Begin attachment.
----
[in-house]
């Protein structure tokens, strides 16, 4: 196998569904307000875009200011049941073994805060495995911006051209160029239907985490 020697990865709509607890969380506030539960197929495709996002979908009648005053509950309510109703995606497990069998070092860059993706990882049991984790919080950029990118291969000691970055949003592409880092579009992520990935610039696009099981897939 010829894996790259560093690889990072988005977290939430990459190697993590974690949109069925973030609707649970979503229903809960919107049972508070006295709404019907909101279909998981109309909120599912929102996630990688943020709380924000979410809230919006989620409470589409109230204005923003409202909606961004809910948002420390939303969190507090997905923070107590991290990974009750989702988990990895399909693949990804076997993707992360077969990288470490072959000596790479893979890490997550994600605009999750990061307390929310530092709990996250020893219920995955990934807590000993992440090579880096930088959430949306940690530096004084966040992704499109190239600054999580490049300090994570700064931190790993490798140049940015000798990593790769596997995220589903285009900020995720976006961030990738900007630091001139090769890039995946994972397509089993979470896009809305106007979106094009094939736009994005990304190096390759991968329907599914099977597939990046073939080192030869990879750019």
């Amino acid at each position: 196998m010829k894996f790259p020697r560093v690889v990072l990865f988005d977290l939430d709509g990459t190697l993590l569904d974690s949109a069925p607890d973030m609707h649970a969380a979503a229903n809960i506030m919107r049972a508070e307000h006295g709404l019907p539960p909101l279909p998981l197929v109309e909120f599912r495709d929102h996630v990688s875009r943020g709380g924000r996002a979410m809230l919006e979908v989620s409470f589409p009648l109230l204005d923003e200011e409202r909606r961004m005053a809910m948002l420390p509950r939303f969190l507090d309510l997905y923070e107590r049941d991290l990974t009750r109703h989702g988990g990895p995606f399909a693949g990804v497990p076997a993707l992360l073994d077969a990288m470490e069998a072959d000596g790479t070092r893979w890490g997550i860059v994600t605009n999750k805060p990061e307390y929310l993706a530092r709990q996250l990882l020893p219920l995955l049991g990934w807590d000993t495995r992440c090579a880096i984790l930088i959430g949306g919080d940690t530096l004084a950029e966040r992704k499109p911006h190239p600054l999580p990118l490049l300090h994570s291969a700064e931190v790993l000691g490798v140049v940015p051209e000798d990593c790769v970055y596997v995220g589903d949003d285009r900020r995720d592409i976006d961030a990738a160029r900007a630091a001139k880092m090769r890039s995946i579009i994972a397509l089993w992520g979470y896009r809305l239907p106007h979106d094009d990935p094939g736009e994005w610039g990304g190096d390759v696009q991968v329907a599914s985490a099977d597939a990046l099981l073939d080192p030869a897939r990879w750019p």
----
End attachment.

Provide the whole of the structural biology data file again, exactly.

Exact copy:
[in-house]
């Protein structure tokens, strides 16, 4: 196998569904307000875009200011049941073994805060495995911006051209160029239907985490 020697990865709509607890969380506030539960197929495709996002979908009648005053509950309510109703995606497990069998070092860059993706990882049991984790919080950029990118291969000691970055949003592409880092579009992520990935610039696009099981897939 010829894996790259560093690889990072988005977290939430990459190697993590974690949109069925973030609707649970979503229903809960919107049972508070006295709404019907909101279909998981109309909120599912929102996630990688943020709380924000979410809230919006989620409470589409109230204005923003409202909606961004809910948002420390939303969190507090997905923070107590991290990974009750989702988990990895399909693949990804076997993707992360077969990288470490072959000596790479893979890490997550994600605009999750990061307390929310530092709990996250020893219920995955990934807590000993992440090579880096930088959430949306940690530096004084966040992704499109190239600054999580490049300090994570700064931190790993490798140049940015000798990593790769596997995220589903285009900020995720976006961030990738900007630091001139090769890039995946994972397509089993979470896009809305106007979106094009094939736009994005990304190096390759991968329907599914099977597939990046073939080192030869990879750019």
């Amino acid at each position: 196998m010829k894996f790259p020697r560093v690889v990072l990865f988005d977290l939430d709509g990459t190697l993590l569904d974690s949109a069925p607890d973030m609707h649970a969380a979503a229903n809960i506030m919107r049972a508070e307000h006295g709404l019907p539960p909101l279909p998981l197929v109309e909120f599912r495709d929102h996630v990688s875009r943020g709380g924000r996002a979410m809230l919006e979908v989620s409470f589409p009648l109230l204005d923003e200011e409202r909606r961004m005053a809910m948002l420390p509950r939303f969190l507090d309510l997905y923070e107590r049941d991290l990974t009750r109703h989702g988990g990895p995606f399909a693949g990804v497990p076997a993707l992360l073994d077969a990288m470490e069998a072959d000596g790479t070092r893979w890490g997550i860059v994600t605009n999750k805060p990061e307390y929310l993706a530092r709990q996250l990882l020893p219920l995955l049991g990934w807590d000993t495995r992440c090579a880096i984790l930088i959430g949306g919080d940690t530096l004084a950029e966040r992704k499109p911006h190239p600054l999580p990118l490049l300090h994570s291969a700064e931190v790993l000691g490798v140049v940015p051209e000798d990593c790769v970055y596997v995220g589903d949003d285009r900020r995720d592409i976006d961030a990738a160029r900007a630091a001139k880092m090769r890039s995946i579009i994972a397509l089993w992520g979470y896009r809305l239907p106007h979106d094009d990935p094939g736009e994005w610039g990304g190096d390759v696009q991968v329907a599914s985490a099977d597939a990046l099981l073939d080192p030869a897939r990879w750019p």